Another important issue is multilingualism. At least four languages (French, Italian, German and English) have to be supported in the interface as well as at the search engine level. Therefore it is very important to make use of the different methods used in Swiss university libraries for subject indexing and classification. In order to allow the project partners to make extensive use of the search tools provided by SwissBib, it must be possible to filter results by criteria such as region, language or content. These filters must also be linked with a customised user interface to allow institutions to present their data separately as their own service.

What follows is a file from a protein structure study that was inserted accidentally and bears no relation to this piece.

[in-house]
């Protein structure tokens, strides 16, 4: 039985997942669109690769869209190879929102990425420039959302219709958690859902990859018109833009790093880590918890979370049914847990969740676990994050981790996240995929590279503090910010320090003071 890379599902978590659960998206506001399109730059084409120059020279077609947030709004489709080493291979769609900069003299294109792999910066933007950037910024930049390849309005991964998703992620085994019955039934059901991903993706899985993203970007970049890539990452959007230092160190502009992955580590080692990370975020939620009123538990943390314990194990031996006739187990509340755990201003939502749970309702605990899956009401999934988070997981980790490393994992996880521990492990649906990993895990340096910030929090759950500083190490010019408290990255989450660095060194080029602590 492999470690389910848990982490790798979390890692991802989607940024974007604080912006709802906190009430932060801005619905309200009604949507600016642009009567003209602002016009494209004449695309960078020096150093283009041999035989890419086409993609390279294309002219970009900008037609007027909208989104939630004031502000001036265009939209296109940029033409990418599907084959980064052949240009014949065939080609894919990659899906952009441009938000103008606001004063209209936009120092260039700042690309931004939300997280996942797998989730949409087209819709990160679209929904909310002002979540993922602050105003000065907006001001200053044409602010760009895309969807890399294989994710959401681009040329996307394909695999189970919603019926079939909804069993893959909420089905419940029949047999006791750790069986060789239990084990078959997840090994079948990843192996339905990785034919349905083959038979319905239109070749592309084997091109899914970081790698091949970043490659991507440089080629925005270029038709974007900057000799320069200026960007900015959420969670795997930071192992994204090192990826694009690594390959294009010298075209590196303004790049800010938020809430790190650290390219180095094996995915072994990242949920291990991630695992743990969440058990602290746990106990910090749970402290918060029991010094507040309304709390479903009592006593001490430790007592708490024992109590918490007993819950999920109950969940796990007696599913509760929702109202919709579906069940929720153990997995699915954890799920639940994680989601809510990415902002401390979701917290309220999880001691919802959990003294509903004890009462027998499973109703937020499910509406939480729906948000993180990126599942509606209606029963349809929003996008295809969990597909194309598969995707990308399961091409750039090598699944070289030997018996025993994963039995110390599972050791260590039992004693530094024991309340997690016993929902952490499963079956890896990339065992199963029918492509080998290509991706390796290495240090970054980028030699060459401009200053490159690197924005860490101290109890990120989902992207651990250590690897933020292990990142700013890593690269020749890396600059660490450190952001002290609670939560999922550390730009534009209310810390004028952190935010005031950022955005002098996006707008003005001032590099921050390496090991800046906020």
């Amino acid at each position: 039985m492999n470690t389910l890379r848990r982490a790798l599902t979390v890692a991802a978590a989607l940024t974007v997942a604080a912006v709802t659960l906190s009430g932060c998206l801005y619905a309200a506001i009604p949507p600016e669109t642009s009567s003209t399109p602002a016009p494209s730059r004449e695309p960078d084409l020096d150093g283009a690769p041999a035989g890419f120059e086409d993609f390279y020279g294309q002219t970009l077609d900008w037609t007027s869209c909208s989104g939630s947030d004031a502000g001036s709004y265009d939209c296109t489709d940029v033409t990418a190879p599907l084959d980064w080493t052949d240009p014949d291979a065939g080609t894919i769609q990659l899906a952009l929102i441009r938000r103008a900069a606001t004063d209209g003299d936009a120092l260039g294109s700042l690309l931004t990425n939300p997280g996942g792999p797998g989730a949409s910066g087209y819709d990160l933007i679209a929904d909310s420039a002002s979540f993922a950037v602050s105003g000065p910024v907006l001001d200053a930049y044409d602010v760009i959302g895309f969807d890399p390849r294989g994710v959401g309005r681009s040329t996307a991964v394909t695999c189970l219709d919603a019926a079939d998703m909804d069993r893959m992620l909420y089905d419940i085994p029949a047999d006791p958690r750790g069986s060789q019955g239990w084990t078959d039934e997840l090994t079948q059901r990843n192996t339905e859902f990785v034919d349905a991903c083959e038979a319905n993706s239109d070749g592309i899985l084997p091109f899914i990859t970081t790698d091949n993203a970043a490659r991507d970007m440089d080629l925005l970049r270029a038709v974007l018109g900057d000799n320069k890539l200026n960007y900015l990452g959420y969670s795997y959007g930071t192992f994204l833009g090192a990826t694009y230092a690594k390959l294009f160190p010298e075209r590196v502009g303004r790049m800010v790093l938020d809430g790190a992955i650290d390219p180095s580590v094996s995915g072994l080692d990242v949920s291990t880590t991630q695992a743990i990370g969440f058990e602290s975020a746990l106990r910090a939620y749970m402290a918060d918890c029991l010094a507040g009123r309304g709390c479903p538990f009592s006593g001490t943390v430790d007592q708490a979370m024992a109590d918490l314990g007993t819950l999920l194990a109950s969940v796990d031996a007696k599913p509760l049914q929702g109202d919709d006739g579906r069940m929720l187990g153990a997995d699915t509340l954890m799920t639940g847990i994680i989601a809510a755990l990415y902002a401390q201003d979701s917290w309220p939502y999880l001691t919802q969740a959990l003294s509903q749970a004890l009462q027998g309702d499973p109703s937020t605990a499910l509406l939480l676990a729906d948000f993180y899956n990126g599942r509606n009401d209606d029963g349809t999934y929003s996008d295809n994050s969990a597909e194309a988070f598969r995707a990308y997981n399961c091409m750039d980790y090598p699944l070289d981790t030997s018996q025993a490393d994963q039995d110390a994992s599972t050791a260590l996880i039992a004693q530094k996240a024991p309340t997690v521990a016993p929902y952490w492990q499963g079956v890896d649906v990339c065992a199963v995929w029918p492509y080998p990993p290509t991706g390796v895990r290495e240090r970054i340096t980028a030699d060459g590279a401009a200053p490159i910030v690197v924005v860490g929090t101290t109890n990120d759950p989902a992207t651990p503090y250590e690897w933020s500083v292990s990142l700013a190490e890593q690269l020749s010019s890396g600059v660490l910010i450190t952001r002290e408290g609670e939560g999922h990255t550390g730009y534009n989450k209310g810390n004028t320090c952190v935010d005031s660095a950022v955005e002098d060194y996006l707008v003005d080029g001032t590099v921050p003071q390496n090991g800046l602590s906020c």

Another prerequisite for SwissBib is that it has to cope with different types of bibliographic metadata without interfering with the local data providers. This is of special importance because, within Switzerland, there are three different adaptations of AACR2 in use, as well as two different breeds of MARC. Even library consortia that use the same rules interpret them differently so that the same resource may be catalogued in at least eight different ways. This situation occurs because, although a large portion of Swiss libraries is organised into three consortia, there are eight different server locations. Each of these has its own bibliographic database as well as authority databases. It becomes slightly more complicated at the system level as the consortia use two different library systems, Aleph and Virtua. For SwissBib this means that, in addition to the handling of bibliographic data, it has to work on two solutions for availability, backlinking and authentication.